In regard to plaintiff's next claimed severe impairment, depression, although the records submitted do include this diagnosis, plaintiff can only establish an impairment if the record includes signs -- the results of "medically acceptable clinical diagnostic techniques," such as tests -- as well as symptoms, i.e., plaintiff's representations regarding his impairment. Ukolov v. Barnhart, 420 F.3d 1002, 1004-1005 (9th Cir. 2005). Although plaintiff testified that he saw a psychiatrist once a month, he was not taking any medication for this diagnosis, but only medication to help him sleep. (Id. at 35-36.) The ALJ specifically asked plaintiff's counsel if he had records in support, and counsel's answer was equivocal:

ALJ: Do I have those records in here, Mr. Yuckt?

ATTY: I thought they were the updated records we submitted from San Joaquin County Mental Health. The County shows one from September, that we went through last month.

ALJ: Last month?

ATTY: Yes. Through last month. (Id. at 36.) Those records referred to by plaintiff's counsel consist of seven pages covering five visits over a seven month period from February to September, 2007. (Tr. at 236-43.) It is true that plaintiff was diagnosed with depression and ADHD at the initial screening; however, this diagnosis may have been related to a recent separation from his wife and custody issues over his son. (Id. at 243.) No medication was prescribed. No other records contain a diagnosis of depression. (Id. at 202.) Furthermore, there is no evidence that plaintiff's depression lasted at least twelve continuous months. In order for disability to be found, the condition cannot be temporary and must be expected to last over at least a twelve month period. 42 U.S.C. § 423(d)(1)(A).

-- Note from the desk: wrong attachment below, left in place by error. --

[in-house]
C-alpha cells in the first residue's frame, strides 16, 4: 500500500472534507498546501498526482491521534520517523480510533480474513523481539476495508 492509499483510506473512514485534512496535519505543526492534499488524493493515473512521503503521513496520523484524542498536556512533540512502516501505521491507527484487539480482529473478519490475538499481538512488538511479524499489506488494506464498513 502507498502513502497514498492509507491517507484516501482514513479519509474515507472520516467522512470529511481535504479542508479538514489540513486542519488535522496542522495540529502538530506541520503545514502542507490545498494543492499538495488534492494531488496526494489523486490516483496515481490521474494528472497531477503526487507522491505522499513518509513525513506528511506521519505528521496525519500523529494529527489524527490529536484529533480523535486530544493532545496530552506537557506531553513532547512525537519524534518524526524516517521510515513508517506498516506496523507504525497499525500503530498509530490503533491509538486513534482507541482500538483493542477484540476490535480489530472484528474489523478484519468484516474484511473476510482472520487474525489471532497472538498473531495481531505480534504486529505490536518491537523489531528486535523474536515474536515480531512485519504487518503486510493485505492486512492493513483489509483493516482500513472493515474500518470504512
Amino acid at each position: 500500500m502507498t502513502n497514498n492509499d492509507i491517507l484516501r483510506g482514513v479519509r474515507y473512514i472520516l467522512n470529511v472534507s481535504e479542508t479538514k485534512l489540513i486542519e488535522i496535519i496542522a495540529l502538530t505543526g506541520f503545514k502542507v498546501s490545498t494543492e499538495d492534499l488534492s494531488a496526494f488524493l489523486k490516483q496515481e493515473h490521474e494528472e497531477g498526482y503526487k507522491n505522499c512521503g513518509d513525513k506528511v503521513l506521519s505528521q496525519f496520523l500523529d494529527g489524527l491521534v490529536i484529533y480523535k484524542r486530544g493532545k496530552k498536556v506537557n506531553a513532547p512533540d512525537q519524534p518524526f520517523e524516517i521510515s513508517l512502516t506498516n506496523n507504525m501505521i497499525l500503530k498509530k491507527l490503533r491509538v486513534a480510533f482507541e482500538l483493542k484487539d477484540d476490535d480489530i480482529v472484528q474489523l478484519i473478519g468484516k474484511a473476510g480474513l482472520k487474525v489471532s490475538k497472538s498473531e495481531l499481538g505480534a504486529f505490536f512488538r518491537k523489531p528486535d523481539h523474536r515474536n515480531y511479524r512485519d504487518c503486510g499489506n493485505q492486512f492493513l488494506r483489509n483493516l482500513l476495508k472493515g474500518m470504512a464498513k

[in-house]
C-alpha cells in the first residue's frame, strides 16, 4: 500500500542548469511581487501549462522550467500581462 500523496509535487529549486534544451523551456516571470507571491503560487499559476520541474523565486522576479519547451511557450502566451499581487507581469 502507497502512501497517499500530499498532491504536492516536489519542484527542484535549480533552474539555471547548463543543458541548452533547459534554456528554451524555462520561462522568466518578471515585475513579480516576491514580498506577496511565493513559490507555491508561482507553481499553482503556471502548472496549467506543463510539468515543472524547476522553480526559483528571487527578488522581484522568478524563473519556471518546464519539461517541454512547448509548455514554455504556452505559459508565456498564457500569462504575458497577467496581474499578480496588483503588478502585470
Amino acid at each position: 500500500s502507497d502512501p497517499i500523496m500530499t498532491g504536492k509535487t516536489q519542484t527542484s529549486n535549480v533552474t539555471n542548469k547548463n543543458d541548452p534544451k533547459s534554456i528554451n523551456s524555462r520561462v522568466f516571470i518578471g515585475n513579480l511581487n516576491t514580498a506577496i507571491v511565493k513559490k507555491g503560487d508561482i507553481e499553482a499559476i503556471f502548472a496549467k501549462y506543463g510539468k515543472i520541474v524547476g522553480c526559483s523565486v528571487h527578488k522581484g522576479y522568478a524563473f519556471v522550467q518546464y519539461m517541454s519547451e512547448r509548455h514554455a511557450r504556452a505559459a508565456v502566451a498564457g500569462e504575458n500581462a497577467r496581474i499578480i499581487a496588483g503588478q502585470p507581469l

Plaintiff also asserts the ALJ committed reversible error by failing to follow the technique for evaluating the severity of mental impairments as set forth in 20 C.F.R. § 404.1520a, specifically in regard to his ADHD.*fn3 The regulations require documentation of the technique in the ALJ's written decision.*fn4 20 C.F.R. § 404.1520a. The ALJ is required to rate the degree of functional loss resulting from a mental impairment in four broad functional areas. These areas include activities of daily living, social functioning, concentration, persistence, or pace, and episodes of decompensation. 20 C.F.R. § 404.1520a(c)(3). After the degree of limitation is rated, the severity of a claimant's mental impairment is determined. 20 C.F.R. § 404.1520a(d).

Throughout the application process, the Commissioner documents the application of the technique. At the administrative hearing level, the written decision must incorporate the pertinent findings and conclusions based on the technique. The decision must show the significant history, including examination and laboratory findings, and the functional limitations that were considered in reaching a conclusion about the severity of the mental impairment(s). The decision must include a specific finding as to the degree of limitation in each of the functional areas. 20 C.F.R. § 404.1520a(e)(2). The ALJ must therefore rate, and include in the decision, (1) the claimant's functional limitations in the areas of daily activities, social functioning, and concentration, persistence or pace as being either none, mild, moderate, marked, or extreme; (2) the claimant's episodes of decompensation as either none, one or two, three or four or more. 20 C.F.R. § 404.1520a(c)(3)-(4), (e)(2). Where the degree of limitation in the first three functional areas is none or mild and none in the fourth area, the impairment is generally considered non-severe. 20 C.F.R. § 404.1520a(d)(1).